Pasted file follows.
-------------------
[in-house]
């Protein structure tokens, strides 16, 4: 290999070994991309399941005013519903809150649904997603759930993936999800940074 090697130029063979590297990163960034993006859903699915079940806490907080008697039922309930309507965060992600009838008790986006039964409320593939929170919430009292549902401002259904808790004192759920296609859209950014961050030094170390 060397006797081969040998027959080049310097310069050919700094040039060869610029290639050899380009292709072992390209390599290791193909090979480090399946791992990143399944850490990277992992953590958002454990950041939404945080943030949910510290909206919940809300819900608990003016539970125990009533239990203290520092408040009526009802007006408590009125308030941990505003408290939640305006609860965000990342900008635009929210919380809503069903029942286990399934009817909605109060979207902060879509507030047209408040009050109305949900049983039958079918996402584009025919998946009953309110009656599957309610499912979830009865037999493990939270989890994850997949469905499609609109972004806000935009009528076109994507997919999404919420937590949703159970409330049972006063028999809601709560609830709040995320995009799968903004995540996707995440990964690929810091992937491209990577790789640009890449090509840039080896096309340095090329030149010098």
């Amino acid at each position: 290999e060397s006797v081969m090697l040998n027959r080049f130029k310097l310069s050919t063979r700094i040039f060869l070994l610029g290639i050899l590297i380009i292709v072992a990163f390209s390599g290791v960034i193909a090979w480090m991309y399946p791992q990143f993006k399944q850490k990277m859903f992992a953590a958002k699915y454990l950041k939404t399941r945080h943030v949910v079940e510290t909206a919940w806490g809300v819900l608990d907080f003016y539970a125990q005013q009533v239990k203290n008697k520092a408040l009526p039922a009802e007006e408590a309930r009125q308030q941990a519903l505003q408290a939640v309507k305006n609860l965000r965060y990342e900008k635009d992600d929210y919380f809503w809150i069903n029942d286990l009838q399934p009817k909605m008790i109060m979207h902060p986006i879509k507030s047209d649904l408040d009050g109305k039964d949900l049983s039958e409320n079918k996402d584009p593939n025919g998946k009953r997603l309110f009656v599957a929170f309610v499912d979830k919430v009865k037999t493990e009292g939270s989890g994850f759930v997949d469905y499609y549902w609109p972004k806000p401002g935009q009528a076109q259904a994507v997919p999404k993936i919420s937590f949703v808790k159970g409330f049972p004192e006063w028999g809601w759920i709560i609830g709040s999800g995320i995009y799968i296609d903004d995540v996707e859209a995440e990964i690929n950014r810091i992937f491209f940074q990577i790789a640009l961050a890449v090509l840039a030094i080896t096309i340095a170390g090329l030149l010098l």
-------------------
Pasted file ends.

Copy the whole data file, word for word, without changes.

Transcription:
[in-house]
């Protein structure tokens, strides 16, 4: 290999070994991309399941005013519903809150649904997603759930993936999800940074 090697130029063979590297990163960034993006859903699915079940806490907080008697039922309930309507965060992600009838008790986006039964409320593939929170919430009292549902401002259904808790004192759920296609859209950014961050030094170390 060397006797081969040998027959080049310097310069050919700094040039060869610029290639050899380009292709072992390209390599290791193909090979480090399946791992990143399944850490990277992992953590958002454990950041939404945080943030949910510290909206919940809300819900608990003016539970125990009533239990203290520092408040009526009802007006408590009125308030941990505003408290939640305006609860965000990342900008635009929210919380809503069903029942286990399934009817909605109060979207902060879509507030047209408040009050109305949900049983039958079918996402584009025919998946009953309110009656599957309610499912979830009865037999493990939270989890994850997949469905499609609109972004806000935009009528076109994507997919999404919420937590949703159970409330049972006063028999809601709560609830709040995320995009799968903004995540996707995440990964690929810091992937491209990577790789640009890449090509840039080896096309340095090329030149010098």
């Amino acid at each position: 290999e060397s006797v081969m090697l040998n027959r080049f130029k310097l310069s050919t063979r700094i040039f060869l070994l610029g290639i050899l590297i380009i292709v072992a990163f390209s390599g290791v960034i193909a090979w480090m991309y399946p791992q990143f993006k399944q850490k990277m859903f992992a953590a958002k699915y454990l950041k939404t399941r945080h943030v949910v079940e510290t909206a919940w806490g809300v819900l608990d907080f003016y539970a125990q005013q009533v239990k203290n008697k520092a408040l009526p039922a009802e007006e408590a309930r009125q308030q941990a519903l505003q408290a939640v309507k305006n609860l965000r965060y990342e900008k635009d992600d929210y919380f809503w809150i069903n029942d286990l009838q399934p009817k909605m008790i109060m979207h902060p986006i879509k507030s047209d649904l408040d009050g109305k039964d949900l049983s039958e409320n079918k996402d584009p593939n025919g998946k009953r997603l309110f009656v599957a929170f309610v499912d979830k919430v009865k037999t493990e009292g939270s989890g994850f759930v997949d469905y499609y549902w609109p972004k806000p401002g935009q009528a076109q259904a994507v997919p999404k993936i919420s937590f949703v808790k159970g409330f049972p004192e006063w028999g809601w759920i709560i609830g709040s999800g995320i995009y799968i296609d903004d995540v996707e859209a995440e990964i690929n950014r810091i992937f491209f940074q990577i790789a640009l961050a890449v090509l840039a030094i080896t096309i340095a170390g090329l030149l010098l």